The usual debate spawned by renewed talks over the Golan Heights, a part of Syrian territory captured by Israel in the 1967 War, was sharpened today after Dr. Samir Taqi, an aide to Syrian President Bashar al-Assad (who is also the high-level emissary handling Syrian government contacts) stated on Al-Manar television (Hizbullah’s media arm) that “It would be naive to think Syria will neglect or abandon its strategic alliances that do not stem from the Arab-Israeli conflict.” His statment only confirms what renowned Syria expert Patrick Seale already said last year about the limits of Syria’s likely concessions in any peace agreement with Israel — drawing the line at cutting historical regional alliances with Iran, Lebanon and the various Palestinian groups. This is what Seale had to say last June as Golan Heights talks were then beginning to heat up:

“Olmert has hinted that he is ready for a deal with Syria if it severs its links with Iran and Hizbullah and ends its support for Hamas and other Palestinian militants. These are wholly unrealistic preconditions — rather like asking Israel to sever its ties with the United States. Syria’s ties with Iran and with the Shi‘ite community of South Lebanon are decades old and will not be loosened until there are clear signs that Israel is ready for a withdrawal from occupied Syrian and Palestinian territory and a comprehensive peace.

So the question is this: If it’s unrealistic to expect that Syria will cut ties with its regional allies, and indeed Syria is not prepared to make these concessions to Israel, then why should Israel give up the Golan Heights? For what? It would be very easy for Syria to renege on any promises made to Israel, but for Israel there is no going back once it pulls out of the Golan, destroys its settlements there and makes way rapid Syrian settlement of the land. All the risk is lopsidedly with Israel, at least over the immediate issue.

There would be other risks for Syria however, such as further isolating itself in the Arab world and vis a vis its Iranian ally. In a Ynet op-ed (Israel’s largest circulation newspaper) Guy Bechor of the Interdisciplinary Center in Herzliyah argues quite persuasively that such a move is indeed against Israel’s interest, and even against Syria’s interest.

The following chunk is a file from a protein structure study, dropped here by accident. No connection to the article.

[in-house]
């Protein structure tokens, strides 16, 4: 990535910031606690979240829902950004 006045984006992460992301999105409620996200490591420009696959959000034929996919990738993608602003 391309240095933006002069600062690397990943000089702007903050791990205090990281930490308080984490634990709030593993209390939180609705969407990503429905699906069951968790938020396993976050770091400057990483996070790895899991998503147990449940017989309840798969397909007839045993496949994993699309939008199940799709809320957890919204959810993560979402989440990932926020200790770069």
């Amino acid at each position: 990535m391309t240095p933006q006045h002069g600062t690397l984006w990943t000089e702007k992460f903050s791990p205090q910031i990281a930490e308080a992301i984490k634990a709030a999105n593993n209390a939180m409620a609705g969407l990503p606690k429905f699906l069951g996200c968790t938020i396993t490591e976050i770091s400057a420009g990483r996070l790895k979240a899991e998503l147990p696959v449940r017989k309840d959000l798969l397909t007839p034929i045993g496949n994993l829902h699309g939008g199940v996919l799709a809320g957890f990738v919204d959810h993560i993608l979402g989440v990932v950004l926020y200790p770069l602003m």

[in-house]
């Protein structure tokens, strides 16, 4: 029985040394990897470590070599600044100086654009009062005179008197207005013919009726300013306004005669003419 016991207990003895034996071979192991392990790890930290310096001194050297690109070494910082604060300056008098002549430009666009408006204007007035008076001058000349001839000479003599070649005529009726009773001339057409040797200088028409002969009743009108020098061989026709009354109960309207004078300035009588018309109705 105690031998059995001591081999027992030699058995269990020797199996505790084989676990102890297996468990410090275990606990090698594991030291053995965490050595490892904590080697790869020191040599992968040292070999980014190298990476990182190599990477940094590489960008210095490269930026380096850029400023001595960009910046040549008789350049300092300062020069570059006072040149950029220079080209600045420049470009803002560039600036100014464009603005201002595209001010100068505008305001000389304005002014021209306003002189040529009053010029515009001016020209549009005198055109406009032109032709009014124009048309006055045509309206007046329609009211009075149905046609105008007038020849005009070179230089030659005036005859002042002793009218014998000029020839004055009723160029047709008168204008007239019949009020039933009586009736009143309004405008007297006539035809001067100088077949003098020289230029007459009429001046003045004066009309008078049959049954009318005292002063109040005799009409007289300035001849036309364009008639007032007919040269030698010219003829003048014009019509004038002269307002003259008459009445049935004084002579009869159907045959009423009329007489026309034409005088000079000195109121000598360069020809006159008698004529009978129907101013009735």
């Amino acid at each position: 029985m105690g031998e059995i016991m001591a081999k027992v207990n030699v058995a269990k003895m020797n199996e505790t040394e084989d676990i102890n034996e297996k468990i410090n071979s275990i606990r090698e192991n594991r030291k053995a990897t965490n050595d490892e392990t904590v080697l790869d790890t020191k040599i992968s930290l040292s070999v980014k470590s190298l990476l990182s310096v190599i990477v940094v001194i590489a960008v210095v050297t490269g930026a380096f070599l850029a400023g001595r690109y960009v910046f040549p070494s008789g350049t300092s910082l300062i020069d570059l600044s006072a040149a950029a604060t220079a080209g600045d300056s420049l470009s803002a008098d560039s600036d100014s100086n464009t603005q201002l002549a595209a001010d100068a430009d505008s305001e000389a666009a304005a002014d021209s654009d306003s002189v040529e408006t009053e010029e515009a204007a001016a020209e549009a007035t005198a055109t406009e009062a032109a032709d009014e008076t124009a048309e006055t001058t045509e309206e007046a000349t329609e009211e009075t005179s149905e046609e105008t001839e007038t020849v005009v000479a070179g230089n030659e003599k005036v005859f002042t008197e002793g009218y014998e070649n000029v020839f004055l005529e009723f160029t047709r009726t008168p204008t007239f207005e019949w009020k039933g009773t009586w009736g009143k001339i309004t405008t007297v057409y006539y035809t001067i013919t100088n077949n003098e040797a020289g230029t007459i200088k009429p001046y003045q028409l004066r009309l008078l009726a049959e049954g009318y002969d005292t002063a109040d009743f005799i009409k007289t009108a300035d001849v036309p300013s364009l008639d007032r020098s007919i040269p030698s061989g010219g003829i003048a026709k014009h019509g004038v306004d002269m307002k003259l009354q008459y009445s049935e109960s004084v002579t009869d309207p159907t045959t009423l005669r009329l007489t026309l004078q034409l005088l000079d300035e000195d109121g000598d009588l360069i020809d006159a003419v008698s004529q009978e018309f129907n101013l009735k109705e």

Rather than a step towards lifting Israel’s regional pariah status, a peace treaty would only serve to bring Syria down with it, making it a pariah by association. This is what happened when Egypt signed a peace treaty with Israel. To this day there’s a major thoroughfare in Tehran named after Khalid Islambouli, the man who assassinated former Egyptian President Anwar Sadat after he formally recognized Israel in the peace agreement. This may be a sign of what Syria can expect from Iran should it make peace with the enemy.

On the other hand Dr. Moshe Ma’oz, who is regarded as Israel’s foremost expert on Syria, also a personal friend of mine, believes it would be worthwhile for Israel to give up the Golan Heights. He argues that Bashar al-Assad is serious about peace with Israel, but doubts that Ehud Olmert is as serious on the Israeli side, predicting Olmert’s reluctance will last for at least the remainder of Bush’s presidential term in the United States.

Ma’oz holds no illusions that Syria will immediately cut ties with any of Israel’s regional enemies but believes, as he has stated in other forums, that Syria may reduce these ties following a peace agreement. Ma’oz’s view here is similar to Seale’s understanding that these ties can eventually be “loosened.” The hope is that any such reduction in relations will come in the realm of military assistance to Hamas, Hezbollah etc. Perhaps over-optimistically, perhaps not, Ma’oz believes that peace is the best security, even better than any security advantage offered by the strategic Golan Heights. Watch his interview with IBA television here